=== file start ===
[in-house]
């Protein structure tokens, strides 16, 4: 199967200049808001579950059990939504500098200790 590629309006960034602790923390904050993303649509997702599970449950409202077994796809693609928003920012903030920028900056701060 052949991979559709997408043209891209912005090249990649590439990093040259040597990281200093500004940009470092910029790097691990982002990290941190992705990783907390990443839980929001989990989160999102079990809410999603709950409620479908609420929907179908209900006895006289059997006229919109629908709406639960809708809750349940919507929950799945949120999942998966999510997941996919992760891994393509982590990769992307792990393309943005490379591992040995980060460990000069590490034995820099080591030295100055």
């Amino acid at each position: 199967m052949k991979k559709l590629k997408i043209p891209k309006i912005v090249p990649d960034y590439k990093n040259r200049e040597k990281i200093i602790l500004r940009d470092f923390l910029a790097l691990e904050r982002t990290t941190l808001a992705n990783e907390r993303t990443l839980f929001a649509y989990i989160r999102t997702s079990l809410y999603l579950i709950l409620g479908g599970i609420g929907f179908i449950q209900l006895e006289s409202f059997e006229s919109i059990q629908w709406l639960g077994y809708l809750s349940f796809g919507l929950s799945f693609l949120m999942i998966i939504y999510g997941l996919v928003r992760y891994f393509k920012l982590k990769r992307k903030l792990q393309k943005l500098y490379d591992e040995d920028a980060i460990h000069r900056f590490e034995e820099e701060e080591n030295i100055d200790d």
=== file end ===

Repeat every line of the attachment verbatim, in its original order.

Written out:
[in-house]
């Protein structure tokens, strides 16, 4: 199967200049808001579950059990939504500098200790 590629309006960034602790923390904050993303649509997702599970449950409202077994796809693609928003920012903030920028900056701060 052949991979559709997408043209891209912005090249990649590439990093040259040597990281200093500004940009470092910029790097691990982002990290941190992705990783907390990443839980929001989990989160999102079990809410999603709950409620479908609420929907179908209900006895006289059997006229919109629908709406639960809708809750349940919507929950799945949120999942998966999510997941996919992760891994393509982590990769992307792990393309943005490379591992040995980060460990000069590490034995820099080591030295100055």
């Amino acid at each position: 199967m052949k991979k559709l590629k997408i043209p891209k309006i912005v090249p990649d960034y590439k990093n040259r200049e040597k990281i200093i602790l500004r940009d470092f923390l910029a790097l691990e904050r982002t990290t941190l808001a992705n990783e907390r993303t990443l839980f929001a649509y989990i989160r999102t997702s079990l809410y999603l579950i709950l409620g479908g599970i609420g929907f179908i449950q209900l006895e006289s409202f059997e006229s919109i059990q629908w709406l639960g077994y809708l809750s349940f796809g919507l929950s799945f693609l949120m999942i998966i939504y999510g997941l996919v928003r992760y891994f393509k920012l982590k990769r992307k903030l792990q393309k943005l500098y490379d591992e040995d920028a980060i460990h000069r900056f590490e034995e820099e701060e080591n030295i100055d200790d």